While the proposition will appear on everyone’s ballot, Boyea said it will only pass if approved by the majority of Galveston County voters.

Despite its potential to eliminate the position, current Galveston County Treasurer Hank Dugie is among the list of supporters for this proposition.

During the 2022 election, Dugie ran on the promise that he would eliminate the country treasurer position and said it was “not a needed position anymore.”

Dugie said the $500,000 used for the position annually could go back to the taxpayers in the form of roads or other necessities.

But Bill Sargent, former Galveston County chief deputy clerk for elections, said removing the position of county treasurer also removes an important check and balance system.

The county treasurer is an elected position that does not report to the county commissioners.

“I am not concerned about any of the current commissioners in Galveston County. In fact, I am friends of several of them. They are good people who can be trusted,” Sargent said in a comment submitted to the Committee on County Affairs. “However, what happens years from now if this is not the case?”

– Support: Galveston County Treasurer Hank Dugie, Galveston County Director of Government Relations Zach Davidson, Dickinson City Councilmember Jessie Brantley

– Opposition: Grayson County Treasurer Gayla Hawkins, County Treasurers Association of Texas, Justices of the Peace and Constables Association of Texas

Proposition 13: “The constitutional amendment to increase the mandatory age of retirement for state justices and judges.”

This amendment would increase the mandatory age of retirement for state justices and judges by four years, from 75 to 79.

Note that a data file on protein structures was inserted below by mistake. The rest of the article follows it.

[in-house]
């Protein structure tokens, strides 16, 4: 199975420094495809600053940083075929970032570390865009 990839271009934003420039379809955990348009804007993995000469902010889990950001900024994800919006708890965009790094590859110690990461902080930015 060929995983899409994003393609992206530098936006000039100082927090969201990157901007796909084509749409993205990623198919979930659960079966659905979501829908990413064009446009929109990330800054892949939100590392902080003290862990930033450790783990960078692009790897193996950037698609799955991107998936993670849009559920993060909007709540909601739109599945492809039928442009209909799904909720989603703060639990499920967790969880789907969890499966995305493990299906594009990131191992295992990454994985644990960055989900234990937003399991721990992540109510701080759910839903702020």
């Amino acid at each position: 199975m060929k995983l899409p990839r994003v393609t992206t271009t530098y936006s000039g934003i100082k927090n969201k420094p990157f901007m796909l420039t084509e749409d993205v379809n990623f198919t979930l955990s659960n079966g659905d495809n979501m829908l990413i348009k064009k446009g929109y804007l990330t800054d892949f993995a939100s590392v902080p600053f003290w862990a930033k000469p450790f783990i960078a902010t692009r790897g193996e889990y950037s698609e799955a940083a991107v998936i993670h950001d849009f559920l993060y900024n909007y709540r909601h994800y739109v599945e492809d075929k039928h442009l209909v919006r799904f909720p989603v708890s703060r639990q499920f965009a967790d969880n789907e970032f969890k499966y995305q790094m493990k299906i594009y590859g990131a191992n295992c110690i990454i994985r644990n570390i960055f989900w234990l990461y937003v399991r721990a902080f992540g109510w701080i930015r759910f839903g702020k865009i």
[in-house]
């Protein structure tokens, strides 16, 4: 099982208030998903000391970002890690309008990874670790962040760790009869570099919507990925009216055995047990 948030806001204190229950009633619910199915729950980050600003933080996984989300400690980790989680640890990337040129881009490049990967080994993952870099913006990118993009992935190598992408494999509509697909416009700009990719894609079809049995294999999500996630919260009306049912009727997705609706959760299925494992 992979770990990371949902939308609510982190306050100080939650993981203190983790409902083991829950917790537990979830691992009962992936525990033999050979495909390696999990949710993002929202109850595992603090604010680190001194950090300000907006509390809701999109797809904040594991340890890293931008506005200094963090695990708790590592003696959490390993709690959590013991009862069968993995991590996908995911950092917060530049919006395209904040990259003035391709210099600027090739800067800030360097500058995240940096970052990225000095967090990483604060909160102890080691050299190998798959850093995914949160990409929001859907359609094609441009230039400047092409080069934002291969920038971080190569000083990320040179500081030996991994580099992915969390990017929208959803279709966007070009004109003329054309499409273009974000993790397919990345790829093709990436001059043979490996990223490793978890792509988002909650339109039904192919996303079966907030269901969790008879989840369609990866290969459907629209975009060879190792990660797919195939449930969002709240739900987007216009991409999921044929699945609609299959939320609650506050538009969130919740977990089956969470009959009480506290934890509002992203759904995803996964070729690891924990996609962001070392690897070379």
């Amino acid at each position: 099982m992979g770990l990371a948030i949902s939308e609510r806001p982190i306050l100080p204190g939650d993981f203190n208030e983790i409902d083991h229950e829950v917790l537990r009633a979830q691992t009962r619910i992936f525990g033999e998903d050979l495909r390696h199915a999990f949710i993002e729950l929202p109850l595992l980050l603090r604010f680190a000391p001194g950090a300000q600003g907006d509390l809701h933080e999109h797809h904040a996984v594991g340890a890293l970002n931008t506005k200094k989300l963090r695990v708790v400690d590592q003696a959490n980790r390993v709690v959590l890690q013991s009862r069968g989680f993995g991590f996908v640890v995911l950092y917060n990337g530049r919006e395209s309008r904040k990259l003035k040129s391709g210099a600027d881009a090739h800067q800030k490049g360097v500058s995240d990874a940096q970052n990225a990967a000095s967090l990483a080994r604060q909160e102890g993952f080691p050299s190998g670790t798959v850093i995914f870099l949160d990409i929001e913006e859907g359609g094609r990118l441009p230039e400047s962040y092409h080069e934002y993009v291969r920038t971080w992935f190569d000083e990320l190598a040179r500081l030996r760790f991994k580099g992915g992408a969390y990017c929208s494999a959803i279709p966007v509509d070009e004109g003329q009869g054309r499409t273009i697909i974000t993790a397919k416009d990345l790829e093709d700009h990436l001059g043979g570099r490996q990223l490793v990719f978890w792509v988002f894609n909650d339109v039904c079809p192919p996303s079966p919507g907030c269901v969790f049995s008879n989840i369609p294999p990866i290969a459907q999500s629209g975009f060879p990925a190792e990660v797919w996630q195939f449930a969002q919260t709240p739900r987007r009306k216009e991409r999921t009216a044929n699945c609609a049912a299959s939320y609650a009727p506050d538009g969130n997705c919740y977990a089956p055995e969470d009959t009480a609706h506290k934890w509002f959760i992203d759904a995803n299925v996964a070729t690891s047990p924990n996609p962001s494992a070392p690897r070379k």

“We can connect this to a variety of things, but probably longevity and people’s income are affected by this,” Boyea said. “And so if a judge wants to serve to almost the age of 80, they now have the opportunity to if it’s passed in November.”

– Support: Texas Association of Retired, Senior, and Former Judges, Inc; Texas Trial Lawyers Association, Statutory Probate Judges of Texas and other organizations

– Opposition: No outspoken opposition

Proposition 14: “The constitutional amendment providing for the creation of the centennial parks conservation fund to be used for the creation and improvement of state parks.”

If passed by voters, this will create a Centennial Parks Conservation Fund outside of the state treasury to build new state parks and fund improvements to existing ones.

“This is the 100-year anniversary of the Texas State Park [Board],” Boyea said, “so it’s addressing the idea of giving state citizens greater access to parks throughout the state.”

– Support: Environment Texas, Texans for State Parks, Texas Travel Alliance and more organizations

– Oppose: No outspoken opposition